Car sharing got its Twin Cities start last June with a program called HOURCAR -- as in, a car for an hour. It's a nonprofit business with an environmental agenda; it aims to reduce the number of cars on the road by making it easier for people to get rid of their vehicles and use "shared" cars instead.
HOURCAR launched last year with a fleet of six hybrid Toyota Priuses and 20 members. Now its fleet is has doubled and its membership has multiplied to 200.
Bart Gottschalk has been using HOURCAR since it started. On a Monday night he's about to run an errand with one of the cars.
"We're at the corner of 34th and Hennepin, right behind the Dunn Brothers Coffee location," he says. "I live about five blocks from here, and there are three HOURCARs within walking distance."
Gottschalk pays a monthly fee and an hourly rate to use the HOURCAR. There are different packages available with prices based on how often someone wants to rent the car out. Members reserve cars online or by phone, and they're issued a access card called a key fob.
"I take the key fob and go up to the driver's side door and wave it in front of this thing and it beeps at me, and I hear the driver's side door unlock, and I'm in," Gottschalk says.
When Gottschalk first heard about HOURCAR, he decided to try a little experiment. He would go for a month without using his car and just rely on the car sharing program. He wanted to see if his quality of life would suffer from not having his own wheels.
I actually do walk most places, but there's always a time when you need a car.Amy Patrick, car-sharing customer
"I found that it didn't," Gottschalk says. "I found that it was really quite easy; it just took a little bit of planning ahead -- a little more than I'm used to, but it wasn't hard to do that."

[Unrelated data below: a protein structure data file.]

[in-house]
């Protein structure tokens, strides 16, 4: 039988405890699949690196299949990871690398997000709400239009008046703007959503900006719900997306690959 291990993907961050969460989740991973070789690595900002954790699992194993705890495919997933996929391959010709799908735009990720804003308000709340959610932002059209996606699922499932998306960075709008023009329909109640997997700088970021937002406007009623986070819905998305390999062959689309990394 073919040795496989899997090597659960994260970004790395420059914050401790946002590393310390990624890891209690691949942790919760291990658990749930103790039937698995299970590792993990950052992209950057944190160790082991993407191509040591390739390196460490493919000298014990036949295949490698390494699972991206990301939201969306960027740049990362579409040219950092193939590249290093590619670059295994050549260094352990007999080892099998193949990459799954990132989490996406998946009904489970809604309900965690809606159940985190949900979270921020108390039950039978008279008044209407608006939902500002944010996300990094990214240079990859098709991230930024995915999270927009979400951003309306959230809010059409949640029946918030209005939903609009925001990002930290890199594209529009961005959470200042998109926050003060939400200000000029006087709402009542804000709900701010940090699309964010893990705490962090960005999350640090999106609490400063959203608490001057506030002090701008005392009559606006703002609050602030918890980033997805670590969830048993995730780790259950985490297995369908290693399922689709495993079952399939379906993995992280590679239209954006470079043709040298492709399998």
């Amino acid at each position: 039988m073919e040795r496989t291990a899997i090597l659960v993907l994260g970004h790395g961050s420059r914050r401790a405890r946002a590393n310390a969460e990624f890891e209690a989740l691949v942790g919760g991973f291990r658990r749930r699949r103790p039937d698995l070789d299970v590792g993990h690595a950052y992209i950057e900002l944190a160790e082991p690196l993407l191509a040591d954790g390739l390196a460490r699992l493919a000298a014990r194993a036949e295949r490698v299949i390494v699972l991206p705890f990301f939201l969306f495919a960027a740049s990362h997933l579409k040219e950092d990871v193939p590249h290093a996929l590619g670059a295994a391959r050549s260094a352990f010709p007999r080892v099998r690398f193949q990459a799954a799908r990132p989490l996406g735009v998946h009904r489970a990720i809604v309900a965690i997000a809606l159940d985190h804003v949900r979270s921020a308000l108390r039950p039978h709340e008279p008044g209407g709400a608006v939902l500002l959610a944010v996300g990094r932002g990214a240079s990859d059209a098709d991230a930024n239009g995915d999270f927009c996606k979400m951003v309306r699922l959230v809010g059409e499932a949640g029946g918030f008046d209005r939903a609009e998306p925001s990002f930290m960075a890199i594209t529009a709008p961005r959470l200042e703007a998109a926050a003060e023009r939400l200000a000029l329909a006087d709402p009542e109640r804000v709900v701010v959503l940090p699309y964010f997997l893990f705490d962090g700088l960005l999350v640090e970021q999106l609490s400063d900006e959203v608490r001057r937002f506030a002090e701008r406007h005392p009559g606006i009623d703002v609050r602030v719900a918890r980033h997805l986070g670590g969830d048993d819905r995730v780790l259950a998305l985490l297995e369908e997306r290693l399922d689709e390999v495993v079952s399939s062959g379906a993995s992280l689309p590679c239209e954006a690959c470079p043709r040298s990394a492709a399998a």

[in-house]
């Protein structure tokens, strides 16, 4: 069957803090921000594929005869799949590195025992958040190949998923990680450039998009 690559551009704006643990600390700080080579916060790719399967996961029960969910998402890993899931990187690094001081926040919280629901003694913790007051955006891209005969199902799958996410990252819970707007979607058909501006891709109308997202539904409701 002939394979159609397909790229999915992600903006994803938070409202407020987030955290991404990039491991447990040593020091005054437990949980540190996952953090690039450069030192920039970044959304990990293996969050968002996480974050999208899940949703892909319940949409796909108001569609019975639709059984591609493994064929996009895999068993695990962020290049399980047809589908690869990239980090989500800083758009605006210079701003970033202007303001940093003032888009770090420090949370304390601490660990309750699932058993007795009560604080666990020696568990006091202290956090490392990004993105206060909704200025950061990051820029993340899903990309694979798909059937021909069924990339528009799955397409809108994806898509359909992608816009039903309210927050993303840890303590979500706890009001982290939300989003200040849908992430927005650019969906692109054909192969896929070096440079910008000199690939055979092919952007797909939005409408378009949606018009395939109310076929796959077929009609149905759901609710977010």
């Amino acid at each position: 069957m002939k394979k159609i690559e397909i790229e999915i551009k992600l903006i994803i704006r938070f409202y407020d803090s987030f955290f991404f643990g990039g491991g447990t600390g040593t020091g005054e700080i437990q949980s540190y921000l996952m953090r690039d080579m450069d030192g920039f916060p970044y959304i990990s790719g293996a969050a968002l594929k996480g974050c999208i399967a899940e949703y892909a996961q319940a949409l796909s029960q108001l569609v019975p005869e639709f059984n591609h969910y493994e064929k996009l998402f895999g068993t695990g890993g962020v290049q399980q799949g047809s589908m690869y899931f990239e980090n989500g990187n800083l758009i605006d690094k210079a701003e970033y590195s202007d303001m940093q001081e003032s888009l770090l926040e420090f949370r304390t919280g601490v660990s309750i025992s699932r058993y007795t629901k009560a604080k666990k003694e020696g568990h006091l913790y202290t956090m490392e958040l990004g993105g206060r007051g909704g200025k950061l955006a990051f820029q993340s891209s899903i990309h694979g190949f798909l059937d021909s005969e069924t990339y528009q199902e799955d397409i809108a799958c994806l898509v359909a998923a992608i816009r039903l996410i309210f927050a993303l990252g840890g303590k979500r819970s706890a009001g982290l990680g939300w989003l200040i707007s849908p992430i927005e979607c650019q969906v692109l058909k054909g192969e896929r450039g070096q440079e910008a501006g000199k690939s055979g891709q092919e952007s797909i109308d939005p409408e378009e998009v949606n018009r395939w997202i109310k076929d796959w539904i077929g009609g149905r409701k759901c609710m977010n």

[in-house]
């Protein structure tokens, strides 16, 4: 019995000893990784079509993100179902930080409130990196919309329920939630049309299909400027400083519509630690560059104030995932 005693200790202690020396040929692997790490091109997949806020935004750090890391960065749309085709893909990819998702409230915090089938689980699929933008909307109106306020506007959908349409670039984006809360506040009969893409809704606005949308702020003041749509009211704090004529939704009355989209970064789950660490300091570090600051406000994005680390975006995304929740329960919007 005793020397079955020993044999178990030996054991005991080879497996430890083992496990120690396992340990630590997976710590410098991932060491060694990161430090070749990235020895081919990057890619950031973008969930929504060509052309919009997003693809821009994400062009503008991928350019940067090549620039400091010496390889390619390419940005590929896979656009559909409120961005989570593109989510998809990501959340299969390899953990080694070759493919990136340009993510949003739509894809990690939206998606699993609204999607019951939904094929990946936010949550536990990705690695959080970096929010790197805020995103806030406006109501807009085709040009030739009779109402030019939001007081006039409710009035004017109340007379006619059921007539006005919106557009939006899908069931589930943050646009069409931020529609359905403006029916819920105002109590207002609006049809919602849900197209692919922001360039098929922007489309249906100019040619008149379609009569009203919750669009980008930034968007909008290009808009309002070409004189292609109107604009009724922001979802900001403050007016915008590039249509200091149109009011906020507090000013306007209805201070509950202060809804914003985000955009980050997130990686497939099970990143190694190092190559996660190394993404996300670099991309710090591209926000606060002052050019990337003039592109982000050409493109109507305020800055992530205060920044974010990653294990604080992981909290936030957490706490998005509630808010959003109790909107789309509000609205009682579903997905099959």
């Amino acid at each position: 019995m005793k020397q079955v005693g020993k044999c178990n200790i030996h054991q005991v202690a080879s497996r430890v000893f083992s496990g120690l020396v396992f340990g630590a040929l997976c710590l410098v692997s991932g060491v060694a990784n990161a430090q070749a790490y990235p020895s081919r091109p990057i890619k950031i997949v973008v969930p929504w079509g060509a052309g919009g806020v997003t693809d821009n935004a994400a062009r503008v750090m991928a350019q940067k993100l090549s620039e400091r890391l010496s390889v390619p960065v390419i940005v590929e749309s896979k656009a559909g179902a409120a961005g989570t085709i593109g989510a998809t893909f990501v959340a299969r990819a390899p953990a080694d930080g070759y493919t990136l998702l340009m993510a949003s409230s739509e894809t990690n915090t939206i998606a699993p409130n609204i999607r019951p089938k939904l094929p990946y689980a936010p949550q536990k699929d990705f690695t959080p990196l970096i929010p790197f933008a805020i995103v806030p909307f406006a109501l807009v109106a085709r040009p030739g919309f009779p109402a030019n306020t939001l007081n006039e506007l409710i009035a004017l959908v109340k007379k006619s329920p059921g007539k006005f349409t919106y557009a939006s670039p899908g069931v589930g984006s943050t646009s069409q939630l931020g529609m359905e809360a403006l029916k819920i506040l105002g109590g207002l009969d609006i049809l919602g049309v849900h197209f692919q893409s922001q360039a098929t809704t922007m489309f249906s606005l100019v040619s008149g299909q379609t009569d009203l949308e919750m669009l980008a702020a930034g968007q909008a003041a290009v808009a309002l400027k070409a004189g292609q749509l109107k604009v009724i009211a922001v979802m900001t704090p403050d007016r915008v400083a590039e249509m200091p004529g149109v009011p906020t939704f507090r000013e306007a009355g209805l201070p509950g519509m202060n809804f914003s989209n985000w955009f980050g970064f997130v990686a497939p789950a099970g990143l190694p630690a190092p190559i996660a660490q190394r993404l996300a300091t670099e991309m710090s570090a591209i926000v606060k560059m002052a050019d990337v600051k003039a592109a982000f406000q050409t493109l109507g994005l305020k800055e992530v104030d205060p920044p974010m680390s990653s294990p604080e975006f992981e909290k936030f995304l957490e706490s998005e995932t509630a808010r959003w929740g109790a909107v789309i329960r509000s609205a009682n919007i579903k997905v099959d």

Gottschalk isn't someone who relies heavily on a car. He usually bikes to work, so HOURCAR isn't playing a huge role in his life. But it is helping him to plan around the eventual demise of the beater car he owns. He expects the transmission to fail any day. Gottschalk says with HOURCAR available, he won't need to replace his car when it dies.
Amy Patrick uses another car sharing programin town, Zipcar, for her errands. Zipcar came to the Twin Cities in January. Unlike Bart Gottschalk, Amy Patrick doesn't have her own car. She just finished her Ph.D. at the University of Minnesota. She can't afford to buy a car, but that doesn't mean she can always do without.
"There is pretty good public transportation, but the bus I would ordinarily take to go to the mall no longer runs on the weekends, which is when I would go," Patrick says. "And I like to go hiking, and the bus isn't going to take me out to Afton State Park. I actually do walk most places, but there's always a time when you need a car."
HOURCAR and Zipcar have different strengths. For example, HOURCAR is more widely available in the Twin Cities. But Zipcar members can use the service in several other cities around the country.
Car sharing programs like Zipcar and HOURCAR have long been popular in Europe and have recently been taking off in the U.S. -- enough for at least one expert to devote her studies to it.
Susan Shaheen is the head of a transit research group at the University of California, Berkeley. She says the growth curve for car sharing in the U.S. has been steep. She says there are currently 17 car sharing programs in U.S. cities with 100,000 members.
"In terms of the total number of people, relative to the total number of Americans getting around, 100,000 is a smaller number," Shaheen says. "However, the potential for the concept appears to be quite strong."
Shaheen says her recent survey of car sharing programs suggests that the total potential market is about two million people, enough to have positive effects on the environment and traffic.
For now, in Minnesota, any benefits are mostly concentrated in the Twin Cities. HOURCAR's Mary Morse says the program has attracted some suburban users, but there are limits to how useful it could be to suburban commuters.
"I think if somebody lived in a suburb or an exurb, and they needed to drive their car to their workplace in another suburb or another exurb and they were not served by transit at all, and they just had vast distances to commute, HOURCAR wouldn't work well for them," she says.
Both Zipcar and HOURCAR say they'd like to expand into less urban markets.